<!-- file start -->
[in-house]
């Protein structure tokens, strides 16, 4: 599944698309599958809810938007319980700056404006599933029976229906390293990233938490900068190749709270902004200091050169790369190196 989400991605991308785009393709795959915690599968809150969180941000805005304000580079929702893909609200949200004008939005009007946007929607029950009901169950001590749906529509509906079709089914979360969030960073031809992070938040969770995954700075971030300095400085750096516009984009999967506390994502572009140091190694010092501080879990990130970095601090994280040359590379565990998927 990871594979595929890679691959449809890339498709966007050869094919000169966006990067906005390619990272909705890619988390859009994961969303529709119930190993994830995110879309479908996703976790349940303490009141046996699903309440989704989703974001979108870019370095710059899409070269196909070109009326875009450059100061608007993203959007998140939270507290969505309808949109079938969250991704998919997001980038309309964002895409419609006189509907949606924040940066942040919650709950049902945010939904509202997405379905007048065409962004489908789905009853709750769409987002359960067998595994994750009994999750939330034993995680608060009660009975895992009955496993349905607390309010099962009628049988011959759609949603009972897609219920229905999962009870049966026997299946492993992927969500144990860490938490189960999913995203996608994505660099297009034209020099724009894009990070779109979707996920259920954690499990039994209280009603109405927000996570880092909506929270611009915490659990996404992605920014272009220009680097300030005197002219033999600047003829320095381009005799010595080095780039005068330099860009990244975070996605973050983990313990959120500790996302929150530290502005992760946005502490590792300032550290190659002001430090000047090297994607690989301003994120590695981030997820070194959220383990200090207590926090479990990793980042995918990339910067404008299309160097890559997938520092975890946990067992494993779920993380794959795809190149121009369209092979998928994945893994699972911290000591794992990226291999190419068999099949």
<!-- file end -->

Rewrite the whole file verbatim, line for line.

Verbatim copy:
[in-house]
């Protein structure tokens, strides 16, 4: 599944698309599958809810938007319980700056404006599933029976229906390293990233938490900068190749709270902004200091050169790369190196 989400991605991308785009393709795959915690599968809150969180941000805005304000580079929702893909609200949200004008939005009007946007929607029950009901169950001590749906529509509906079709089914979360969030960073031809992070938040969770995954700075971030300095400085750096516009984009999967506390994502572009140091190694010092501080879990990130970095601090994280040359590379565990998927 990871594979595929890679691959449809890339498709966007050869094919000169966006990067906005390619990272909705890619988390859009994961969303529709119930190993994830995110879309479908996703976790349940303490009141046996699903309440989704989703974001979108870019370095710059899409070269196909070109009326875009450059100061608007993203959007998140939270507290969505309808949109079938969250991704998919997001980038309309964002895409419609006189509907949606924040940066942040919650709950049902945010939904509202997405379905007048065409962004489908789905009853709750769409987002359960067998595994994750009994999750939330034993995680608060009660009975895992009955496993349905607390309010099962009628049988011959759609949603009972897609219920229905999962009870049966026997299946492993992927969500144990860490938490189960999913995203996608994505660099297009034209020099724009894009990070779109979707996920259920954690499990039994209280009603109405927000996570880092909506929270611009915490659990996404992605920014272009220009680097300030005197002219033999600047003829320095381009005799010595080095780039005068330099860009990244975070996605973050983990313990959120500790996302929150530290502005992760946005502490590792300032550290190659002001430090000047090297994607690989301003994120590695981030997820070194959220383990200090207590926090479990990793980042995918990339910067404008299309160097890559997938520092975890946990067992494993779920993380794959795809190149121009369209092979998928994945893994699972911290000591794992990226291999190419068999099949």